Spring sports are here, even if spring isn’t some places
By Grant Lucas
Skyla Newton knows the Gilchrist High track is somewhere down there beneath the snow. That knowledge helps keep her spirits up.
“Trust me,” the Gilchrist sophomore laughed during a phone interview Friday, “I’ve been sick of the snow since basketball.”
Fortunately for Newton, and for the other 10 Grizzlies who have turned out for track and field this season, one lane of the track has been cleared of snow, at least as much as it can be.
James Anding, coach and athletic director at Class 1A Gilchrist, said that as of Friday there had been only done day in the previous month when it did not snow in the tiny unincorporated town about 45 miles south of Bend.
Newton was listed as a 5-foot-1-inch guard on the Gilchrist girls basketball roster this past season. She recounted that the last time she was out on the track — or on the snow that covers the track — the banks of snow that surround the track reached her waist; the snow plowed from the high school’s parking lot towers some 10 feet high, according to Anding.
Since the first official day of spring practices on Feb. 27, Anding said, Gilchrist track athletes have felt comfortable enough to practice outdoors only three times.
“It wasn’t nice,” Anding said, noting that his team was outside to run timed intervals wearing shorts or sweats.
“But the kids were so antsy to get out. It was so cold out there, standing there timing their intervals. We made it maybe 15 minutes and then we went back inside. … Our kids are tough.”
This is the state of the “spring” sports season for schools such as Gilchrist, when teams spend more time indoors than out. The Grizzlies have dragged hurdles into the school for training in the halls. The high jump equipment has resided on the stage in the cozy gym. The sprinters have raced down the school’s longest hallway, which in Anding’s estimation stretches 80 meters. Long jumpers and triple jumpers have leapt into the high jump pit indoors.
“It’s hot and stuffy,” Anding said.
This past Thursday, Anding pointed out, was the first day of snow melt, the first day it had not snowed in Gilchrist in a month. (It rained instead.) At state last season, Newton placed in both the 100- and 300-meter hurdles, and already she is facing obstacles that certainly few of her competitors have faced already this season.
“This year is going to be tough,” Newton said matter-of-factly. “We just have to make the best out of it and do our best.”
That is the approach athletes and coaches at nearby La Pine High have had to adopt.
As of Friday, the fields were unplayable for the Hawks, La Pine athletic director Aaron Flack confirmed, even with significant melting last week. The baseball teams and softball teams are sharing the gym. The track and field throwers use the auxiliary gym after school and the runners are using the only cleared portion of the track. Every La Pine home game and meet scheduled for March has already been relocated.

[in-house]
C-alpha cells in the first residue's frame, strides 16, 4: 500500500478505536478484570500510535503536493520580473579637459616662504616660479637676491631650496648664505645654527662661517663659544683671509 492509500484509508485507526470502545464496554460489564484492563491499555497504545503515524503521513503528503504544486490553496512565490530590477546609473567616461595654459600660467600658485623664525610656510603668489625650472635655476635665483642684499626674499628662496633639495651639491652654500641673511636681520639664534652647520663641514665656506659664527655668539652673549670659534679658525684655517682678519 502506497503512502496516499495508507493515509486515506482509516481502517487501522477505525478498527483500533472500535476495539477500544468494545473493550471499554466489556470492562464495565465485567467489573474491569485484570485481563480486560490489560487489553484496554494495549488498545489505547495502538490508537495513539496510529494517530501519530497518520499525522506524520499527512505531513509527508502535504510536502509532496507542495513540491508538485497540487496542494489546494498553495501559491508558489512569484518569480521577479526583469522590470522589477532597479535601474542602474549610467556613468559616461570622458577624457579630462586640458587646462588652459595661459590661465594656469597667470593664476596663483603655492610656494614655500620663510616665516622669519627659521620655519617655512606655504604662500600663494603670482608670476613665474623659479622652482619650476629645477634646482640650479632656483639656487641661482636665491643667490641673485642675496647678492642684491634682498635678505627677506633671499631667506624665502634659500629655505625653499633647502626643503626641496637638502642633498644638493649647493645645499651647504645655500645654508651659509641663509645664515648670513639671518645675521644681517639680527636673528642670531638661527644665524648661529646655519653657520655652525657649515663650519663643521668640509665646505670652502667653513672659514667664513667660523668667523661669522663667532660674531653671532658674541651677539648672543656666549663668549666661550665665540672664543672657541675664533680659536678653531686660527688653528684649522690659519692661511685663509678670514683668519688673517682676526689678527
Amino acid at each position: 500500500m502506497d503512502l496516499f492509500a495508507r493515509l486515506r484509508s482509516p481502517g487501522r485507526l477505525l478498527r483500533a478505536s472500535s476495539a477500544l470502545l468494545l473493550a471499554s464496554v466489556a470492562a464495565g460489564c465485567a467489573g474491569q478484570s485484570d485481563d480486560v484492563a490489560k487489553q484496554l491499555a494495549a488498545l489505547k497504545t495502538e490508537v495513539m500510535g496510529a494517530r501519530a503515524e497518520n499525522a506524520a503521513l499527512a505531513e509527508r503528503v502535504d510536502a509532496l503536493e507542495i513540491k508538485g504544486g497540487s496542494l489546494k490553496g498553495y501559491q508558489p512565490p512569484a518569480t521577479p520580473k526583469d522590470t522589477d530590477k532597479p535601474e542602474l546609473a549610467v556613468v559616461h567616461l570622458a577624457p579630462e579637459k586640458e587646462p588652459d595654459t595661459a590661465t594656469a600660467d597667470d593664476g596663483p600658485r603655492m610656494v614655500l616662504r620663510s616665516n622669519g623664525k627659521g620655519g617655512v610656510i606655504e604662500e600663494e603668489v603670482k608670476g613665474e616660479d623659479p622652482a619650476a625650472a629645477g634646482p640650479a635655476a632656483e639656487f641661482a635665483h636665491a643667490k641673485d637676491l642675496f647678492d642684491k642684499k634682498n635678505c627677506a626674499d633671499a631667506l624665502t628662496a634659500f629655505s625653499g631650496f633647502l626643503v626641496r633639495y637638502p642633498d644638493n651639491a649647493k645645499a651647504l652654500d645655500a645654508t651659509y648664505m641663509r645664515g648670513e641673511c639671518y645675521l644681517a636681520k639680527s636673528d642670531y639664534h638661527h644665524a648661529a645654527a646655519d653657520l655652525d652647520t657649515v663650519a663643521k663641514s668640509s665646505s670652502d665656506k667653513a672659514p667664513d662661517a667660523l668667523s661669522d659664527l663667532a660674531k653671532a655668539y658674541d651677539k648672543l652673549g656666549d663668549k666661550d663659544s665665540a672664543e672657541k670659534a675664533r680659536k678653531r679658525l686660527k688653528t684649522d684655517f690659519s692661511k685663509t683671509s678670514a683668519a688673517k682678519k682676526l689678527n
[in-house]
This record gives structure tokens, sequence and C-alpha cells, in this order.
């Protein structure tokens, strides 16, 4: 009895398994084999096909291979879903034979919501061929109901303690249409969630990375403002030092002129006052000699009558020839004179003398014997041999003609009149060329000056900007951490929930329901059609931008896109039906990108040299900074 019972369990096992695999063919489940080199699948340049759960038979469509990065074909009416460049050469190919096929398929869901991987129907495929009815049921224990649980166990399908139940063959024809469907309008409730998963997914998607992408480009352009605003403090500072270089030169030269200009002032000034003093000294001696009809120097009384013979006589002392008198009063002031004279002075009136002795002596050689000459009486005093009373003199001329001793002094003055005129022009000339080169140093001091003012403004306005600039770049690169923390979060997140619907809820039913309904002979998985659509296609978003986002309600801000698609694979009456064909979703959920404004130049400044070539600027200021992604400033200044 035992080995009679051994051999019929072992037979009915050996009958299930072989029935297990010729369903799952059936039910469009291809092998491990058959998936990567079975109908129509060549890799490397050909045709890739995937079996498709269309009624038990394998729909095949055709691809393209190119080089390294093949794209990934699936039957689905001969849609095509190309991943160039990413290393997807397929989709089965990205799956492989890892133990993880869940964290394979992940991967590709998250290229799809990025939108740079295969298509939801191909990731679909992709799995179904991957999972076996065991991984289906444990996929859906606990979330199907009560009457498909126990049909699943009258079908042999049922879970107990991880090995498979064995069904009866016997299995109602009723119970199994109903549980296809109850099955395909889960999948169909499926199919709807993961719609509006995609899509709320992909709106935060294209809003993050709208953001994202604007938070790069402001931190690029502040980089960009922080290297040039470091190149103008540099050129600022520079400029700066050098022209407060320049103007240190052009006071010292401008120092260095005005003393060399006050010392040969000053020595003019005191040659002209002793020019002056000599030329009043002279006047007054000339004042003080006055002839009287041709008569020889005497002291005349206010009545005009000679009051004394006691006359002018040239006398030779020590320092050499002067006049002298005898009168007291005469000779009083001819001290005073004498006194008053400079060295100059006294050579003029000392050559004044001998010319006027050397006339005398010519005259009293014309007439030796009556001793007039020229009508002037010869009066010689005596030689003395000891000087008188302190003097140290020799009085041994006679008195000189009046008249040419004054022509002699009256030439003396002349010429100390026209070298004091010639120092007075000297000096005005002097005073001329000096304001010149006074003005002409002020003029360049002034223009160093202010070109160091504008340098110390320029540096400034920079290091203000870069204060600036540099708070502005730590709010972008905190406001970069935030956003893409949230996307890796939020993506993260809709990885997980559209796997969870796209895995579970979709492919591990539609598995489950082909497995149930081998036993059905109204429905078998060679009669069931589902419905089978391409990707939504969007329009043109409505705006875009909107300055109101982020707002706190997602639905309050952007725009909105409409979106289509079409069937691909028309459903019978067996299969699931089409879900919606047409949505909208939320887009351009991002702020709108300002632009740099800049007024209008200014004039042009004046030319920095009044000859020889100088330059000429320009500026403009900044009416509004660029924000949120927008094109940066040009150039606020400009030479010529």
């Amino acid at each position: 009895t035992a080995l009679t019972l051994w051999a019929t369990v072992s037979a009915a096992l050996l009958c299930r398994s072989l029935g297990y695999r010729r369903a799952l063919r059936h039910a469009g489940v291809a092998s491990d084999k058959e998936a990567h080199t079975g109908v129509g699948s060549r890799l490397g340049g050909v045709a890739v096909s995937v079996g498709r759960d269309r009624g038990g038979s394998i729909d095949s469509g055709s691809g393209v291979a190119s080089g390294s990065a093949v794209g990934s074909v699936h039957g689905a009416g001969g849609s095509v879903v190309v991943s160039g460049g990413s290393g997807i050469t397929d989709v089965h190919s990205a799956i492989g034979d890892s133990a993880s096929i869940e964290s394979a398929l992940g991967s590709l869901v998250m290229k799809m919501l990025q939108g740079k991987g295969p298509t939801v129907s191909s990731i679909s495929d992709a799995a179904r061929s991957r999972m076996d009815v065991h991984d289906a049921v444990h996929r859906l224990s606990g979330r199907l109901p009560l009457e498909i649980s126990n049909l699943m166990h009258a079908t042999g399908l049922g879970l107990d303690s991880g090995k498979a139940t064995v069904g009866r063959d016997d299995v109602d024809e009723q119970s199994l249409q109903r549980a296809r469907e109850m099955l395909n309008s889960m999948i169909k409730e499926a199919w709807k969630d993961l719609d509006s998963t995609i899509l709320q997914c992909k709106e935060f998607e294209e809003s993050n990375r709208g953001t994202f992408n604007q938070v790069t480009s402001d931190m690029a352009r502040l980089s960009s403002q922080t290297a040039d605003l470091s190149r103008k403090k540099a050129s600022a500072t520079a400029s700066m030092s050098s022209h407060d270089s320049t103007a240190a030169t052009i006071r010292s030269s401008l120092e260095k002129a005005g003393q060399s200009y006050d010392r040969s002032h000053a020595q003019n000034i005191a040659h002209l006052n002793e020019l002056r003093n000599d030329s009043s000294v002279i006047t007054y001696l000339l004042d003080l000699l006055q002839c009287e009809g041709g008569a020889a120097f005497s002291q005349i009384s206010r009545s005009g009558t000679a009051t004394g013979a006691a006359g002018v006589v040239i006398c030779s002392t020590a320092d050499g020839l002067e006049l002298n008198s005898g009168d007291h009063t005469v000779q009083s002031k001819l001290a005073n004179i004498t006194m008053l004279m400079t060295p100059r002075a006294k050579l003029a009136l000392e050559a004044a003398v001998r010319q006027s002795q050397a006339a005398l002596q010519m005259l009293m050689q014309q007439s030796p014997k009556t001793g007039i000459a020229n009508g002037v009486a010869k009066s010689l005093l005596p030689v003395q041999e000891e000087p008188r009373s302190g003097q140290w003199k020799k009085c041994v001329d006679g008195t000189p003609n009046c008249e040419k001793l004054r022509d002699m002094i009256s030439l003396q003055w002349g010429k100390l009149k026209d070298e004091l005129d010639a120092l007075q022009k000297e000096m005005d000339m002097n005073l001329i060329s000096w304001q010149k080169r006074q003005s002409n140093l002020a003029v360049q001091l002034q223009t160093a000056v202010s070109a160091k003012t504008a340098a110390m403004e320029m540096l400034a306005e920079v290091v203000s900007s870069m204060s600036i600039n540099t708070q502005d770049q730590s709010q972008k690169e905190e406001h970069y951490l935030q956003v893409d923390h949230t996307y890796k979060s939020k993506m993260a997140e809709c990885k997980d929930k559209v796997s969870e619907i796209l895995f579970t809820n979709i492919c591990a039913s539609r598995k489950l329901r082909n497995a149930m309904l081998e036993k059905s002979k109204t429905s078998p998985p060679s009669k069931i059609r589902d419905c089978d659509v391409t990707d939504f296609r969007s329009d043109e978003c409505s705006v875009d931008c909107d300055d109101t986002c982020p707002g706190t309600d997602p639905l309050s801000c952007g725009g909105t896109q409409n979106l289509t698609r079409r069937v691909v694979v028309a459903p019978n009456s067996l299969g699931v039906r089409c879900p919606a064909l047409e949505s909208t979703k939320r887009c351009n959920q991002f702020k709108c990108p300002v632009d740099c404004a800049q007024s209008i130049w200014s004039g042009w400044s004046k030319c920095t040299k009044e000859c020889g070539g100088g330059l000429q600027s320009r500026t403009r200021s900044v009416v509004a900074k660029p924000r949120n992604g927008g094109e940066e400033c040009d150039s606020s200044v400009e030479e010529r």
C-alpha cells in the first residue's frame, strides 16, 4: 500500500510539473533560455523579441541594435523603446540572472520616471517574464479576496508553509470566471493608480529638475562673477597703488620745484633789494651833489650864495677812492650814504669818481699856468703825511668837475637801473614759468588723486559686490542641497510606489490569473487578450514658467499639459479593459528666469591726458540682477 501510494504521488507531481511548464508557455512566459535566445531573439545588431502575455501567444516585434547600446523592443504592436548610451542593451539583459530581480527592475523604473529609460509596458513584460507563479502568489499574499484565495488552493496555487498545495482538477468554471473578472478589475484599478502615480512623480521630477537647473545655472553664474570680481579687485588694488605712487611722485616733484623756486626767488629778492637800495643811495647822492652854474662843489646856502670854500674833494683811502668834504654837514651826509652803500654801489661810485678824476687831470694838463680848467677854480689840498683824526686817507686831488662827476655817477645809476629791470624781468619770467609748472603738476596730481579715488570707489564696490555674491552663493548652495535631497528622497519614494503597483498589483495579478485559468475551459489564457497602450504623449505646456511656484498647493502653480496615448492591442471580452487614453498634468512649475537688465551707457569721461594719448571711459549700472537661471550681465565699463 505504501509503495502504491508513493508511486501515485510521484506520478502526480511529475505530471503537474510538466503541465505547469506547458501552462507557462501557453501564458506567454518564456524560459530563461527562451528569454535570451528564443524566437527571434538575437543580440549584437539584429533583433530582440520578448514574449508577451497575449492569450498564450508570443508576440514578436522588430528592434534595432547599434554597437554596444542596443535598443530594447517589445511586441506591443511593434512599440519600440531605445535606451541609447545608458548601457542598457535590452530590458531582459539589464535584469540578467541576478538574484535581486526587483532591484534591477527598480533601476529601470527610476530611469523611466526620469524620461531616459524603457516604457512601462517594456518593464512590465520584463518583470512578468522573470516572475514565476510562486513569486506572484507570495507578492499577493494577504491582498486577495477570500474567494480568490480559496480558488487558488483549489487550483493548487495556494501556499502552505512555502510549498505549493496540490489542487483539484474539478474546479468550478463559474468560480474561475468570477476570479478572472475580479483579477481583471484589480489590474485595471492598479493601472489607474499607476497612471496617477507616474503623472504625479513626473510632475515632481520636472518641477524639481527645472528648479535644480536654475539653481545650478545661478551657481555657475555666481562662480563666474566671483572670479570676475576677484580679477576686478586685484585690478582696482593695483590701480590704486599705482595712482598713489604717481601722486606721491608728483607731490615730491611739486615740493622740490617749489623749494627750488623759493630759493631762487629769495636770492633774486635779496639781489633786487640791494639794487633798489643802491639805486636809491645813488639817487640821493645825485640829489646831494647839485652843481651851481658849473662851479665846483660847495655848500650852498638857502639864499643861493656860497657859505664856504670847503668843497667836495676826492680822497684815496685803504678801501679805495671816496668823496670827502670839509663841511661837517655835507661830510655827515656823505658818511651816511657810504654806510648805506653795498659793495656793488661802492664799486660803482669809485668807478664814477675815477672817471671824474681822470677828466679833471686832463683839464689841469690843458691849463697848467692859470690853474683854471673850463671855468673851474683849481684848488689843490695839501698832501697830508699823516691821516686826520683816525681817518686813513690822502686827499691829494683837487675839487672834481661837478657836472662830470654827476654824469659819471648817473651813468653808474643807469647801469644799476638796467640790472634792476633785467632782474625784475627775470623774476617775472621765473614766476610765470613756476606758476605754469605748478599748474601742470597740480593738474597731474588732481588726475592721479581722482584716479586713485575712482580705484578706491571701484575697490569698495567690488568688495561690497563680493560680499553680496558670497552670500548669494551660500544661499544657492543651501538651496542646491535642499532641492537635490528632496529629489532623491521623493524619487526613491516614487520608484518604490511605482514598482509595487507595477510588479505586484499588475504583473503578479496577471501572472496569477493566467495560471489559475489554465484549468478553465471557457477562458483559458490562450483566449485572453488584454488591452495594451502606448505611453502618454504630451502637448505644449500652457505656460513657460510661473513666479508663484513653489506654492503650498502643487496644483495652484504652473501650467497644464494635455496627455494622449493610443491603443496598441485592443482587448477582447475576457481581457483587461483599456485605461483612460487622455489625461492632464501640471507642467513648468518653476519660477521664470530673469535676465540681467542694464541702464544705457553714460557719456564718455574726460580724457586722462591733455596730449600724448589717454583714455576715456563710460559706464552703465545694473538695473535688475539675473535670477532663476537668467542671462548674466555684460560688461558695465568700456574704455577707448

“(That) makes our preseason difficult because we are always on the road,” Flack said. “We are sending out baseball, softball and track to Bend to use their fields for outdoor work once a week. Our golf teams have had to go to courses in Bend as well because Quail Run (the Hawks’ home course located just north of La Pine) is not available yet.”
All of which makes Madras athletic director Evan Brown grateful.
Up in Madras, like in Bend, the snow began melting several weeks ago. The White Buffaloes’ baseball, softball, track and field, and tennis teams were outdoors on the first official day of spring practices. And Brown said there was no concern for a delay.
“About the week before, it really cleared off here,” Brown said. “We still had piles (of snow) where they had scooped … but the fields were pretty clear by then.”
Those mounds of plowed snow remind Brown of the headaches he and Madras High spring sports have dodged.
“To have our stuff melt off when it did was definitely beneficial for us,” said Brown, whose baseball and softball teams were originally scheduled to play at La Pine next Monday, games that have been relocated to Madras. “You compare us to some of these other schools — like La Pine, for example — where they’ve still got a couple feet (of snow), we’ve got a little bit of a head start on them. Those poor guys are just looking for a place to move in to practice where they can get on a field.”
That brings us back to Gilchrist, where the Grizzlies are welcoming any day clear enough to practice outside, to break up the monotony, to bring hope to athletes praying for the snow to melt away.
“We want to get out on the track, we want to throw the javelin on the field, we want to long jump, we want to pole vault,” Gilchrist’s Newton said. “All of us are just kind of done with the snow. We want to get out there and work on our events and just improve as much as we can before the season’s done.
“I love just seeing the track. Running on it is just going to be a blessing if we ever get to that.”